We were also privileged to spend time with Dr Rina, head of the Neo-natal ward, where we visited the babies. The doctors and nurses on the ward were very busy deep cleaning each ward to clear the rooms of an infection that took hold recently. We were able to view beautiful new-born conjoined twins. The doctors are hopeful for a separation as the babies are joined head-to-toe at the stomach. Amazingly the doctors were waiting on more conjoined twins to arrive on the ward.

 
The second visit was to meet with Nani, a 14 year old girl with a tumour growing in her leg. Nani was introduced to MCK via one of the international organisations in Jakarta. Nani lives with her elderly parents outside of Jakarta. Nani’s neighbour was desperately searching for help to get this poorly young girl to a hospital to receive treatment but together they could not afford to pay for the journey to Jakarta, let alone treatment for her. Happily MCK, along with the St Patricks Society Jakarta, are able to help Nani get the treatment she so desperately needs. Nani has spent the last week having many tests completed and we wait to hear what Nani’s course of treatment will be. Unfortunately we did not get to meet Nani at this time as she was resting at a homestay nearby. We’ll see you next time Nani, lots and lots of love and luck to you and all of the children and their families that we meet every time we visit the hospital.

 

 

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Farewell Inge!

 

Dear Inge,

With this, we want to say a big thank you from us all for your contribution to MCK over the past few years. You have done a fabulous job of keeping meticulous records of MCKs spending, and producing regular reports for our donors, while also managing to somehow keep your cool (and your sanity!) while trying to make sense of all of those hundreds of receipts that you received in envelopes of varying shapes and sizes every month.

But of course your work for MCK has involved much more than that. You have also helped us to liaise effectively with the wonderful doctors and nurses with whom we work at Cipto and Dharmais, and also spent time with and demonstrated your concern for many of the children whose treatment we have supported. In addition, you have helped us to maintain good links to our generous donors, and always been ready with a sympathetic shoulder to lean on whenever any of us needed it.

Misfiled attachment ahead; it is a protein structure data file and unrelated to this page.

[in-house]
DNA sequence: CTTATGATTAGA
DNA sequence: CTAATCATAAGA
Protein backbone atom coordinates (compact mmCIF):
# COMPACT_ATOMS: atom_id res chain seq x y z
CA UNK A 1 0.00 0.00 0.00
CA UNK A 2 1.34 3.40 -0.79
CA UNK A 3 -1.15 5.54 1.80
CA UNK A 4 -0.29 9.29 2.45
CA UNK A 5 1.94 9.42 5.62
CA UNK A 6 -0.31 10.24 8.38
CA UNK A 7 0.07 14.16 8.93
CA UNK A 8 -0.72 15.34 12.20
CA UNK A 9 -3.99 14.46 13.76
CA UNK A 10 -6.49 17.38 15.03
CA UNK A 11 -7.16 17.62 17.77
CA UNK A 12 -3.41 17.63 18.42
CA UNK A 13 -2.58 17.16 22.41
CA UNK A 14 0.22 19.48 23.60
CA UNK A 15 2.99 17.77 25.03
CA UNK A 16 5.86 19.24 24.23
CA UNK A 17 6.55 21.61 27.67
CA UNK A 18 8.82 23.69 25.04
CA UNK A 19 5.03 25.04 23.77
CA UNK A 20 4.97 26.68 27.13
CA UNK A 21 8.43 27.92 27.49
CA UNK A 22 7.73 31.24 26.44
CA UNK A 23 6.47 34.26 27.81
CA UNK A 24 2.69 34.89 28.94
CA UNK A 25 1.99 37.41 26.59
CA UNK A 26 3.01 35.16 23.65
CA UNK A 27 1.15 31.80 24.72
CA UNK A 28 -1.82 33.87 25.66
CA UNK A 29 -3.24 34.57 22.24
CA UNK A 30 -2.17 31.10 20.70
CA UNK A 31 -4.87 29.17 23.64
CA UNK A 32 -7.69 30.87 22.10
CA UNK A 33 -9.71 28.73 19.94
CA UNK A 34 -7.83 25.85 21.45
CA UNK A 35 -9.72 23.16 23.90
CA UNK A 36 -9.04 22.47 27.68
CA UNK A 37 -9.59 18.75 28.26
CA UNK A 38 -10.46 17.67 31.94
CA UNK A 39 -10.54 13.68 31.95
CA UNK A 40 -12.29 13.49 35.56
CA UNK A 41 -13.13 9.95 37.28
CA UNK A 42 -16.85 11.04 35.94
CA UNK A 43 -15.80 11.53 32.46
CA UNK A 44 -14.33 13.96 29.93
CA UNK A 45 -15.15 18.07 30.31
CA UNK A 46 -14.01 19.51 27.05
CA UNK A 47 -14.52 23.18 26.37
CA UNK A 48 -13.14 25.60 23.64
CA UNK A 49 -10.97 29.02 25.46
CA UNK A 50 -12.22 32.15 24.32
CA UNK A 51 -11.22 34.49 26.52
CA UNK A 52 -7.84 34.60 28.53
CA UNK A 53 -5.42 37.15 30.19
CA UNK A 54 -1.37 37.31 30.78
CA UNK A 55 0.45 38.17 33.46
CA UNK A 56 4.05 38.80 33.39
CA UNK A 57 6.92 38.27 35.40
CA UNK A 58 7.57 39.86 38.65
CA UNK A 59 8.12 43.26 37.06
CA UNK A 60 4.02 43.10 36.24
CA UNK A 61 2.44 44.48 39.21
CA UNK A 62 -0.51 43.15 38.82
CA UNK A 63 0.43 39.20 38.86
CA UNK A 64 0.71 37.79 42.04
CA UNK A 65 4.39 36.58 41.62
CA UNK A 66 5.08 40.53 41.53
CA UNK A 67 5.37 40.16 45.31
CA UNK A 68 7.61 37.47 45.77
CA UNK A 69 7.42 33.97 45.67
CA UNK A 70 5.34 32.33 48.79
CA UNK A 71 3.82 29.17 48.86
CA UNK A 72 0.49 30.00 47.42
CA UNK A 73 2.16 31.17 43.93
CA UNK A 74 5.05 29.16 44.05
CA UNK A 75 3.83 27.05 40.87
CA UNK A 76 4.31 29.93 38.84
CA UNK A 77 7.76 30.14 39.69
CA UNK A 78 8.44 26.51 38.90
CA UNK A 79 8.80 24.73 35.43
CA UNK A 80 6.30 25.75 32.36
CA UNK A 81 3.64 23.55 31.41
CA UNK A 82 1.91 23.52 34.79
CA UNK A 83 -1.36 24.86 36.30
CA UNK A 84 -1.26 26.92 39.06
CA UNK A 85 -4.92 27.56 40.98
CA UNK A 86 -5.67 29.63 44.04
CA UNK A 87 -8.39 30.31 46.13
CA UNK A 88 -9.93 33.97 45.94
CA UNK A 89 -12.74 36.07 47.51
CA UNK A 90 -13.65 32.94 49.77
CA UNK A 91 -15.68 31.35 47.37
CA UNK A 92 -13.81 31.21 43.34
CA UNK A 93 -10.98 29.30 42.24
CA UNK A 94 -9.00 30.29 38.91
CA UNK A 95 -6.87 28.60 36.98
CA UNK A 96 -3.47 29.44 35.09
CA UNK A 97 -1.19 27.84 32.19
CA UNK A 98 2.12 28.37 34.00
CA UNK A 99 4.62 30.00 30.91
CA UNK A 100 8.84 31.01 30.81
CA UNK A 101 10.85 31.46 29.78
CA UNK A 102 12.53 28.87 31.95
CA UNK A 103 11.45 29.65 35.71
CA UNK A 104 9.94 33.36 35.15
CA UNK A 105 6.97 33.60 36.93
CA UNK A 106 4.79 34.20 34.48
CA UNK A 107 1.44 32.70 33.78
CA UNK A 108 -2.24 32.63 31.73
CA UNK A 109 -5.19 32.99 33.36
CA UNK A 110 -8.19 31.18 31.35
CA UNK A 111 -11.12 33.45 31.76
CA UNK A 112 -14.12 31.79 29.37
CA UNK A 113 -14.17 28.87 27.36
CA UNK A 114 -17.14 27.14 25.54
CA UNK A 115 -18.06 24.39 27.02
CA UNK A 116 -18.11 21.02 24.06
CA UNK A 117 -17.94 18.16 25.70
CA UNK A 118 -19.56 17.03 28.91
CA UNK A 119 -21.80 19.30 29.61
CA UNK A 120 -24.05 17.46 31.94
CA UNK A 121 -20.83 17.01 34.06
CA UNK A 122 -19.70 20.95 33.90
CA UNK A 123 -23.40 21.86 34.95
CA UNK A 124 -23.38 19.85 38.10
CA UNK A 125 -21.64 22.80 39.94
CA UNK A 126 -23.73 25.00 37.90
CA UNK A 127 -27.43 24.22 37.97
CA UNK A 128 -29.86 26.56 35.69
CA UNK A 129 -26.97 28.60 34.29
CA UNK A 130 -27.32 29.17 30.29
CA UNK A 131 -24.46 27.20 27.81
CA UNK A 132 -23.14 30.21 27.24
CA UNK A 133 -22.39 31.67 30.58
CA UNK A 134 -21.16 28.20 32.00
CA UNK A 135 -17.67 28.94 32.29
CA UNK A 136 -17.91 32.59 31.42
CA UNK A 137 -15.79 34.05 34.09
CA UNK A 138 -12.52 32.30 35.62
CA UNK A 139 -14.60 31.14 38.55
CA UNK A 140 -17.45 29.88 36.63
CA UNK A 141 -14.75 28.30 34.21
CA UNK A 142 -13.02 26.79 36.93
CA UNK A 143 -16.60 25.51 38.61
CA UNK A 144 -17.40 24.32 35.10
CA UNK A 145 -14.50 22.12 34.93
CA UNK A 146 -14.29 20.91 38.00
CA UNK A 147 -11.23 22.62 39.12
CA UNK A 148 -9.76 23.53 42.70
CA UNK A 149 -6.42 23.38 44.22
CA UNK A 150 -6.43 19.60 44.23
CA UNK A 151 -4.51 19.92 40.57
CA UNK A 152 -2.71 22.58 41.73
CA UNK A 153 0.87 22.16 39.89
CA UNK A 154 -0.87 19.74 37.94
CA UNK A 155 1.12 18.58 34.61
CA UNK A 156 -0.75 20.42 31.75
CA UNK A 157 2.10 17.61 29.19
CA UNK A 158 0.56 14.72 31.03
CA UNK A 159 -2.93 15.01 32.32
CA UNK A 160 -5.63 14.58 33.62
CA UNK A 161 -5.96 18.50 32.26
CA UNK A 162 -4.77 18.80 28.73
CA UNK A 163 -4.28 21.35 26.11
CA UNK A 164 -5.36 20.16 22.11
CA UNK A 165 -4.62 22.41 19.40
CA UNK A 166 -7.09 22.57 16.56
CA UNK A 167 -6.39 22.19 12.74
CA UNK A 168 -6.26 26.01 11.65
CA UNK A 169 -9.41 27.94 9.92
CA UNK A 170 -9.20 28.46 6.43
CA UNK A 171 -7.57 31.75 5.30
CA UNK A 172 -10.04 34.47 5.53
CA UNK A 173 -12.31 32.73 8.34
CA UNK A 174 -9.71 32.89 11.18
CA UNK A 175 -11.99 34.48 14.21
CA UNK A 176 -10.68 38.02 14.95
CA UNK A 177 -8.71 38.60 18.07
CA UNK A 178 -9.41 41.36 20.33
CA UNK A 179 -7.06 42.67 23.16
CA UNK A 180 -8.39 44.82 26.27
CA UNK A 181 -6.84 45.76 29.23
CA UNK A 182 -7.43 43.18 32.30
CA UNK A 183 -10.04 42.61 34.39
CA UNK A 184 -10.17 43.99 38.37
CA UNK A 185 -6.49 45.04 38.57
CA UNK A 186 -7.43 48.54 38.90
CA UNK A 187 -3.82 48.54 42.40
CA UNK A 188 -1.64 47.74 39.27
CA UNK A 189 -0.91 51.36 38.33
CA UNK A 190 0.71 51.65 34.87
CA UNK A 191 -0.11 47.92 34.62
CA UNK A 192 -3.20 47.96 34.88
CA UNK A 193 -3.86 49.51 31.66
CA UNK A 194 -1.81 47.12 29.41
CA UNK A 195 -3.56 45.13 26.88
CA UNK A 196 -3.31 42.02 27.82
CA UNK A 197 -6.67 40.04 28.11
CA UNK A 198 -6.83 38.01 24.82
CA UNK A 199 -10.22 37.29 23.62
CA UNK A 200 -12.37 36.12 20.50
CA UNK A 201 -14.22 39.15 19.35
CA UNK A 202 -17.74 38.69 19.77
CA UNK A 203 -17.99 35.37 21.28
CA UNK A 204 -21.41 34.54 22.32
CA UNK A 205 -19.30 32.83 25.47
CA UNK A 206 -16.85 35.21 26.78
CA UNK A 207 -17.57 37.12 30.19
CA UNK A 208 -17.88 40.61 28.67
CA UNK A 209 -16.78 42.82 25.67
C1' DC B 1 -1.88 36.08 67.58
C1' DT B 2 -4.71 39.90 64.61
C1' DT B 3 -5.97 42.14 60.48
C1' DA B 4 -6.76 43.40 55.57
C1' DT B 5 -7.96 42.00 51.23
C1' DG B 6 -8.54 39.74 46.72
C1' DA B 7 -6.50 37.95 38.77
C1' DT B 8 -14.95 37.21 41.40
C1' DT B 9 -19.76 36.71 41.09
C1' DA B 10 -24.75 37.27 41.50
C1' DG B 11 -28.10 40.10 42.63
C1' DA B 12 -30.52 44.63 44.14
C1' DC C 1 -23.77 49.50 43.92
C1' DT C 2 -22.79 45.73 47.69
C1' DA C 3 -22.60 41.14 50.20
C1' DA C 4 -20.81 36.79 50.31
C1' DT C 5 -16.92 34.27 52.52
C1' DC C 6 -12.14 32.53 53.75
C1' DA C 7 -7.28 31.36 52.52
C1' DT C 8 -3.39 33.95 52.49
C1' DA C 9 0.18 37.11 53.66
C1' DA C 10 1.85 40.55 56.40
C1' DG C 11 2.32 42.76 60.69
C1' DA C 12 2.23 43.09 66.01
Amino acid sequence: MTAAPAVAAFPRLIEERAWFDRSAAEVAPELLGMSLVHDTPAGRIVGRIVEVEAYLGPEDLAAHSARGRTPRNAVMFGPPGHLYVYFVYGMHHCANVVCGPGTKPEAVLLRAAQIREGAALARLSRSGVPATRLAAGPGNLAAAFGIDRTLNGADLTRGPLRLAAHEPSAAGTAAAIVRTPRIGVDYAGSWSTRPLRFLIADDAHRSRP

For all these reasons, and many more, it has been a real pleasure to have you as part of our small group, and your departure is going to leave a big gap. Although reluctant to see you go, we wish you, Paul, Mark, and Sophie all the very best for your new adventure in Geneva, and hope that you will continue to stay in touch, and hopefully also find a way to keep on helping MCK, even from a distance. After all, once an MCK volunteer, always an MCK volunteer!

With love and very best wishes from all the MCK volunteers, Inge and Haidi. We are going to miss you! 

 

MCK volunteers with Dr Edi and Dr Rina, Pita Kuning volunteers, together with sponsors: kay from Thailand Association, and Carin from Werkgroep 72

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Volunteers Inge P, Inge J and Sarah visited Cipto yesterday to find very busy wards once again.

On the Infectious ward we met Halimah, a 4 month old baby weighing only 3kg. Halimah, a Down Syndrome baby, is fighting a number of conditions including malnutrition.  We also saw Bilbina again who, we are delighted to report, will be going home tomorrow. She is still a little poorly and will need oxygen to help her recovery.

Wahyudin is eight years old. Wahyudin has suffered from kidney disease since he was three years old and has developed peritonitis as a result. He is bearing his condition well and happy to be photographed by MCK.